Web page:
Searching for a Reason to Live
Kenneth A. Cherney
In God’s eyes there is no such thing as an insignificant human
What will be the next major public health crisis? Many people say it won’t be a new killer virus or environmental toxin. It will be suicide. In my own state of Minnesota, more people are currently murdering themselves than are being murdered by others. Elsewhere, the problem is even more serious. For example, in Communist China, 500 women commit suicide every day.
How do you explain that? In a recent interview, author Kay Redfield Jamison (Night Falls Fast: Understanding Suicide) suggests it’s because rural Chinese women have access to deadly chemicals, like farm pesticides, and they can’t get to an emergency room once the deed is done. I think there’s more to the story. I wonder whether there isn’t a link between China’s female suicide rate and its abortion rate.
You may know that China’s “family planning” policy is probably the harshest in the world. Couples are allowed one child. An unauthorized pregnancy can lead to a statemandated abortion or forced sterilization. Keep in mind that these measures have been imposed on a culture that loves children deeply. The number of Chinese women whose longing to give birth has been brutally thwarted and who are carrying burdens of guilt we can barely imagine must be staggering. If many of them are seeking relief in suicide, that’s even sadder. But it’s not really surprising.
Even if not all the suicides are direct victims of the “one child” policy, it’s hard not to see a connection. Essentially, the policy is a statement that individuals don’t matter. Individual values — even when they’re as fundamental as motherhood — can’t be allowed to stand in the way of the “good” of society as a whole. The worldwide abortion movement says the same thing. An unborn child can’t be allowed to stand in the way of a supposedly higher good: in our country, that’s a woman’s “freedom” to make her own “choice.”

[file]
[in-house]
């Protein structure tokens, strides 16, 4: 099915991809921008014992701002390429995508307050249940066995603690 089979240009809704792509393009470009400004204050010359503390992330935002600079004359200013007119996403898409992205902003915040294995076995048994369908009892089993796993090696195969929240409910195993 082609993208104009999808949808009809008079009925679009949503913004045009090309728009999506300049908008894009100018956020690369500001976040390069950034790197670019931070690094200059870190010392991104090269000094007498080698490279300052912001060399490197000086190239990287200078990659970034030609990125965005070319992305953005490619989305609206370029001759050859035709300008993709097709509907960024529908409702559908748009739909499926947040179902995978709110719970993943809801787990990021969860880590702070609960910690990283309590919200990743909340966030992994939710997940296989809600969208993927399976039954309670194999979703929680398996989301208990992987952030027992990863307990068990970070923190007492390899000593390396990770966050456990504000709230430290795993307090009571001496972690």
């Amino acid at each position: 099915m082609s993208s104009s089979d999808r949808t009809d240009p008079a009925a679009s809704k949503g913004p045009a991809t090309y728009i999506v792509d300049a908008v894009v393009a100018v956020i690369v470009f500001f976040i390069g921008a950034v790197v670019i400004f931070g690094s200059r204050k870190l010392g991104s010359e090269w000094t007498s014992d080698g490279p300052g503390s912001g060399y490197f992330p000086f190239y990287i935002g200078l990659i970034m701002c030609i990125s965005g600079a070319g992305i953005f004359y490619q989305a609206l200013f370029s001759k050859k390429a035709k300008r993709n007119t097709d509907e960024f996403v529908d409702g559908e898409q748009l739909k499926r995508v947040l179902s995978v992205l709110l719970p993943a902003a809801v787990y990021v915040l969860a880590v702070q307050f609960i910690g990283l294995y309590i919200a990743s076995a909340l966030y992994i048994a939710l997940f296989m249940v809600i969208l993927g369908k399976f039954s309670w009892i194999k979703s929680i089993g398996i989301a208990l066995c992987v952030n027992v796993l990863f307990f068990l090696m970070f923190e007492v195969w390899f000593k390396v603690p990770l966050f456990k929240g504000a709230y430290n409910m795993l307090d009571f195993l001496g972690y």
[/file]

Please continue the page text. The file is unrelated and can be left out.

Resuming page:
And as the Germans say, once someone says “A,” sooner or later he has to say “B.” Ideas have consequences. It’s an easy step from “Individuals don’t matter” to “I don’t matter,” from “People are expendable” to “I’m expendable.” Abortion is just one facet of what’s been called the “culture of death.” Once you accept one component of that culture, the others — suicide among them — follow naturally.
How do we defeat the “culture of death”? Jamison quoted U.S. Surgeon General David Satcher as saying, “We have to care more about people.” Jamison added, “I know that sounds saccharine, but I think it’s true.” She believes we have to communicate to people that they’re not simply “in the way” of things that are more important. People, all of them, matter — to us, if to nobody else.
Why not tell them that they matter to Almighty God? God cares passionately about each human life. He created it. He sacrificed his own Son to redeem it. And in that sacrifice, God filled the life of every single human being with meaning — no matter how small they are and no matter whose “greater good” they appear to be in the way of. In God’s eyes, there is no such thing as an insignificant human life. Jesus’ cross and empty tomb prove it.
Why not share that message with someone today?
Who knows? You might even save a life.